Sunday, 10 June 2012

The continued 'fall out' - "they won't sleep in their own beds".

As a Parenting Worker, one of the main reasons I would be sought out by professionals and parents alike would be because of issues around children not sleeping, not going to bed, not sleeping in their own beds or getting up in the night, usually to go and get food.

Sleep, of course is very important for parents and children. Parents need it to be able to function properly and deal with the needs of their children and the demands of life, children need it to help them grow and to be able to cope with the demands of learning about life and accessing their formal education.  Lack of sleep, I always remind parents, is often used as a means of breaking people down when they are being tortured as it disorientates them and reduces their will power, their ability to think and function even on a basic level.

Parents report to me the following problems around bed time and sleep:

  • they won't go up or stay up stairs
  • I can't get them to settle in their own beds
  • they insist in sleeping with me
  • they insist on sleeping with me even though the abuse finished 2 years ago
  • they wet the bed
  • they have trouble sleeping in the run up to seeing their Dad
  • they have trouble sleeping after they have seen their Dad
  • bed time is always dramatic and I often 'lose it'
  • she regularly has nightmares
  • he often wakes and tells me there are monsters behind the curtains
  • she is often still awake at 1 a.m. and then can't get up for school
  • I am exhausted
  • I've been told to keep putting him back in his bed but he gets upset
  • she often comes into my room in the middle of the night saying she heard a noise.
Of course.all of these behaviours have a real impact on home life, family relationships and everyone's ability to function and get on with life. So, I will try to offer some insight into why children/young people are having so much difficulty doing something so natural and necessary.

Children who live through any kind of difficult and traumatic home life will be affected to a lesser or greater degree.  Children who no longer live with domestic violence and other abuse, who are taken into a caring foster or adoptive family, who have come through a period of trauma will not then just get on with life because they are physically safe and secure.

Many of the parents I have supported seemed to recover more quickly than their children and then struggled to come to terms with not  being able to, "force them better" as one of them so accurately put it to me.  Therefore, when sleep issues remain as a problem for an extended period it is hard for everyone to remain compassionate, patient and child-focused, especially the sleep deprived.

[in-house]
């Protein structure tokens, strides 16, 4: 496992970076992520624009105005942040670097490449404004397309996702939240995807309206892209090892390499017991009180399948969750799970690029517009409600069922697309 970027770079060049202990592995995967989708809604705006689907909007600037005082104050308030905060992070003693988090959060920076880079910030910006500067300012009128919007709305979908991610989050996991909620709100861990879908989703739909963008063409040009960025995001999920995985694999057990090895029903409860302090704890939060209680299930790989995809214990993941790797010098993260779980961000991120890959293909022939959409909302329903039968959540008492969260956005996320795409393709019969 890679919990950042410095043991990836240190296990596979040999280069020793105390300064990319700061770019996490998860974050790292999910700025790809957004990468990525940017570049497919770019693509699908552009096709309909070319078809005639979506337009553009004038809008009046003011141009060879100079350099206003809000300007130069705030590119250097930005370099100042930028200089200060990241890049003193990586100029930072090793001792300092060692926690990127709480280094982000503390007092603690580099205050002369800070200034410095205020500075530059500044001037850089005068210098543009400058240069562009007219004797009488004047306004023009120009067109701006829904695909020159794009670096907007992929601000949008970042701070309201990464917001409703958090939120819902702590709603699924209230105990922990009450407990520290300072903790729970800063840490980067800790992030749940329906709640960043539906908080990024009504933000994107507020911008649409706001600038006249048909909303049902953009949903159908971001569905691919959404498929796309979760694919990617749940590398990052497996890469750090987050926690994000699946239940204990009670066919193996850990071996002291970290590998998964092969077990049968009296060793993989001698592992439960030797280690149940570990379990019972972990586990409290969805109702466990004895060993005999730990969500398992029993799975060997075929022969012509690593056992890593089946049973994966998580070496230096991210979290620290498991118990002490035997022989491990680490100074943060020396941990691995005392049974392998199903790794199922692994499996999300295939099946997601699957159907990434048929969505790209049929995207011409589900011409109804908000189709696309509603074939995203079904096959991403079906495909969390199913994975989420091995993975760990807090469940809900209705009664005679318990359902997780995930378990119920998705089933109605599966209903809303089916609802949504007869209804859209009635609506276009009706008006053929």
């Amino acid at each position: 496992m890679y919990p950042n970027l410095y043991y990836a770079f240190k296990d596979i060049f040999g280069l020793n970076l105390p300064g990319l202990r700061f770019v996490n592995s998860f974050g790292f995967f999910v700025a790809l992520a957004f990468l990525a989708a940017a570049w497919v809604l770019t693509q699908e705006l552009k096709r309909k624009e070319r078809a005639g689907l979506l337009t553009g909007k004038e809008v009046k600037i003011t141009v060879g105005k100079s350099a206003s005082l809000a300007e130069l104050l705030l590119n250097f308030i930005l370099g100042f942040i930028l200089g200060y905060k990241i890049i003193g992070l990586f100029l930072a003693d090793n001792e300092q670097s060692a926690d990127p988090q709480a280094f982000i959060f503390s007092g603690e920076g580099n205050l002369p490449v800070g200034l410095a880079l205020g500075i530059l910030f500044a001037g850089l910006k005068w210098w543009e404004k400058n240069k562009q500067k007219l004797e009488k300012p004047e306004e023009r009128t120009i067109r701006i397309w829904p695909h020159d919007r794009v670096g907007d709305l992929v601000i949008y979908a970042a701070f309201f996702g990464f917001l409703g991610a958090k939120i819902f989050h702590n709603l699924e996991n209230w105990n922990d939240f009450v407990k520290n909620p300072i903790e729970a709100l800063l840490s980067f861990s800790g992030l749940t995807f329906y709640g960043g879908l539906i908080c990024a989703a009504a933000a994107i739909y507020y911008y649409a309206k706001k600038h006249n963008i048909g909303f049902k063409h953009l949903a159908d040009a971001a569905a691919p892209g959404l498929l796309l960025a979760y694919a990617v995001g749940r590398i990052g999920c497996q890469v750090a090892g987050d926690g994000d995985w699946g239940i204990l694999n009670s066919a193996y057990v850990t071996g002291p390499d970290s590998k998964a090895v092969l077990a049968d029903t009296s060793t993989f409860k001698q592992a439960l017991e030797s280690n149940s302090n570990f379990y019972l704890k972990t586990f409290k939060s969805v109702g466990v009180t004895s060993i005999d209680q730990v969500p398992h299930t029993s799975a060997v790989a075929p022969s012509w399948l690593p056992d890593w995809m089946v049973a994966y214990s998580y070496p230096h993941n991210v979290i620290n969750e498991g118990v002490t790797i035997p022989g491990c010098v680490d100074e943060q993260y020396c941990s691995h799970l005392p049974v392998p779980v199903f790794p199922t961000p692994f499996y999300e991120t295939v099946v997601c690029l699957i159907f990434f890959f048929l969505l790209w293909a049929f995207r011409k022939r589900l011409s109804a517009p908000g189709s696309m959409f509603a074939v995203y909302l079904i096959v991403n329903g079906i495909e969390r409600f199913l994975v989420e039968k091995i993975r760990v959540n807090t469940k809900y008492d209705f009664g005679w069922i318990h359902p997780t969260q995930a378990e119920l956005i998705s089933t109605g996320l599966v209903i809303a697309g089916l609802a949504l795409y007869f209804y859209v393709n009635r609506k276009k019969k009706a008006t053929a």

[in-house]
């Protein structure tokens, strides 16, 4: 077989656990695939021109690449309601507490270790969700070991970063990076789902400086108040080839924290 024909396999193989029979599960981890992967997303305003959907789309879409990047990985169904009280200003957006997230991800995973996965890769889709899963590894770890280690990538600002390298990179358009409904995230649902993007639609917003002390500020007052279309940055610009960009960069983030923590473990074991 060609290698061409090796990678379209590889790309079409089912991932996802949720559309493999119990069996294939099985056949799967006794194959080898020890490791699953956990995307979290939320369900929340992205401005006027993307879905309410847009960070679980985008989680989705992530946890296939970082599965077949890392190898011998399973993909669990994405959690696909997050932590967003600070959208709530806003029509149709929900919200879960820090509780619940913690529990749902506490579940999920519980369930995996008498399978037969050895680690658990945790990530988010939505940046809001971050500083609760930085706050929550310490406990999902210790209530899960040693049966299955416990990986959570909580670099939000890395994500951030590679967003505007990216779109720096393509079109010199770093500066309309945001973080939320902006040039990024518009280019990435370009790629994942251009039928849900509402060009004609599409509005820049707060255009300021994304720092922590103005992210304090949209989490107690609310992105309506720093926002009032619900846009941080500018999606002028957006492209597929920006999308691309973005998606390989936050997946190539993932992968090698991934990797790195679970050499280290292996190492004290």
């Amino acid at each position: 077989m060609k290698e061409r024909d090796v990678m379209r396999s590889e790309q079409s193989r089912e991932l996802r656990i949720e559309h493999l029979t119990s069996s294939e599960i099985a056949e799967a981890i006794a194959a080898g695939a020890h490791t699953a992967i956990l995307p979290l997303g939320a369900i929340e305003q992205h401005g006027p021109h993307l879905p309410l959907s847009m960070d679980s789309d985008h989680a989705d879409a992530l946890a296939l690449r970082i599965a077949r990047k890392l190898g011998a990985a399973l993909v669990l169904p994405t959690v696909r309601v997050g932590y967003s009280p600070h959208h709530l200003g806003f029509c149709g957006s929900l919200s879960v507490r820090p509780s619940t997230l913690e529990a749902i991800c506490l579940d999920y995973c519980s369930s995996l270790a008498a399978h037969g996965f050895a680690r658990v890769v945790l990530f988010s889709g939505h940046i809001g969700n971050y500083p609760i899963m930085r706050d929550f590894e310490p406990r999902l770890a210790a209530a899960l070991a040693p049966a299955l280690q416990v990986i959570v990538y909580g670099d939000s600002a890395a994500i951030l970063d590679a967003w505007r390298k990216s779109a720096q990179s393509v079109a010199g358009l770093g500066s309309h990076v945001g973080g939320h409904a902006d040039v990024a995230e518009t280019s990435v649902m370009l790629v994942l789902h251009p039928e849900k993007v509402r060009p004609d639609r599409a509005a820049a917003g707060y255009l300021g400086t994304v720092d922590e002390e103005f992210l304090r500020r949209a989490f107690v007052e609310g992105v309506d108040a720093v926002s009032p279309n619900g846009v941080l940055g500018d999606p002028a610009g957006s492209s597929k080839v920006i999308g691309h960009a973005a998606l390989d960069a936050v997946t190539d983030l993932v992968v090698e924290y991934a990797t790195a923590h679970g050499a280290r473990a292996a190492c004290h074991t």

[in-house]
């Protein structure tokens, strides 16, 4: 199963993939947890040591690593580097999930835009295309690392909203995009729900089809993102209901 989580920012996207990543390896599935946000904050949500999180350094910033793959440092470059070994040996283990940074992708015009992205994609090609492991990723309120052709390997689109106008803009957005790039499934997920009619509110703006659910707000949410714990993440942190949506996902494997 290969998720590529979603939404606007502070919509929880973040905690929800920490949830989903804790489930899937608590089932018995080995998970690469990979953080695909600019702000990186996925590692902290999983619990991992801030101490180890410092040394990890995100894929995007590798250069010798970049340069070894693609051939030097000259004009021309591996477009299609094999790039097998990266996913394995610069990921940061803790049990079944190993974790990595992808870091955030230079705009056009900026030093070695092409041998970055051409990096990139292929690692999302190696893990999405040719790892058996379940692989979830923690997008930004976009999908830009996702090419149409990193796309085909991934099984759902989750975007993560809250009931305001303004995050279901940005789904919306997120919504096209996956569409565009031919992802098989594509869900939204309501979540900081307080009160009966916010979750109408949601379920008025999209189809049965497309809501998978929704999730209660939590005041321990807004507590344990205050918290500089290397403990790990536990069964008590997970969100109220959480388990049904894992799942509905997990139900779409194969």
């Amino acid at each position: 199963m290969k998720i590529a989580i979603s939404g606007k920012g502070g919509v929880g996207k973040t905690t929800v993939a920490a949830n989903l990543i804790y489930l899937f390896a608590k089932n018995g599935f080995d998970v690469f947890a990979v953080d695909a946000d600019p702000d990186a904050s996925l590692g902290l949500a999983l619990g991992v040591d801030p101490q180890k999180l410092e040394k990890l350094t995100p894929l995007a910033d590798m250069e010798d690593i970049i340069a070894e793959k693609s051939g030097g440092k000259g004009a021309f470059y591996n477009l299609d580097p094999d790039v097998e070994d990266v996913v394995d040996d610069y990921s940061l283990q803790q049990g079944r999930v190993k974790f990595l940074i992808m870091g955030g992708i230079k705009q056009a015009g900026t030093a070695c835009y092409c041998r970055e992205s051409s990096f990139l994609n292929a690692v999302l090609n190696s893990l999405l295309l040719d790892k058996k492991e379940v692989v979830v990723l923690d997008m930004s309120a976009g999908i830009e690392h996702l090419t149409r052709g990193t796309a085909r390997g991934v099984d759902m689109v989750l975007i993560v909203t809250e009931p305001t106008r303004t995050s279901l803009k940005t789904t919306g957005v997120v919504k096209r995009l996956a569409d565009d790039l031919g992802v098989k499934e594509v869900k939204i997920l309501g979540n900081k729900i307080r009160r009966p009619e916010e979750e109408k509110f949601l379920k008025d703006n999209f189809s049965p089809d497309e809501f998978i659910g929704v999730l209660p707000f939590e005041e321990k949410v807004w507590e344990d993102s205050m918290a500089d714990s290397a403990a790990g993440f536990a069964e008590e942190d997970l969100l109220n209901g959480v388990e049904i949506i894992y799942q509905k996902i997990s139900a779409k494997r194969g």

So what is going on for these traumatised children?  Well, through the many difficult situations they have lived in, several things have happened and are linked to bed and night time:

  • arguments, fights, shouting, throwing often happen when the children are in bed
  • children who live in a tense, explosive, unpredictable household become hyper sensitive to moods, body language, expressions, tone of voice so will often sense when things are brewing
  • bad news, the Police often come at night
  • they may have had to leave their homes in the middle of the night
  • they may have been sexually abused in the night
  • a drunken abuser may have dragged them from their beds to 'listen' to him rant or abuse their mother
  • they have come down in the morning to an injured mother and a trashed house but both parents acting as if everything is fine
  • they may experience flash backs and nightmares as a result of their trauma
  • there may be things in their environment, especially if they still live where the abuse took place, which regularly re-traumatise them
  • they are terrified of being apart from their Mum at night as she is the only security they have
  • the abuser has found them before and may again
  • bed times were always difficult when they lived with the abuser as everyone was tired and that would be a time when he would really 'kick off'
  • they have overwhelming feelings about seeing the abusive parent again
The list goes on and perhaps what is most important to grasp is that the children/young people are responding in a logical way given what life has taught them so can/should not be told off, punished or shouted at.  Often a worker who can unpick with and support a parent to see the reasons for the child's behaviour will help.  There are no magic reward/punishment based solutions just patience, kindness, support and time as life thus far has not taught the child to believe that bad things won't happen at night.

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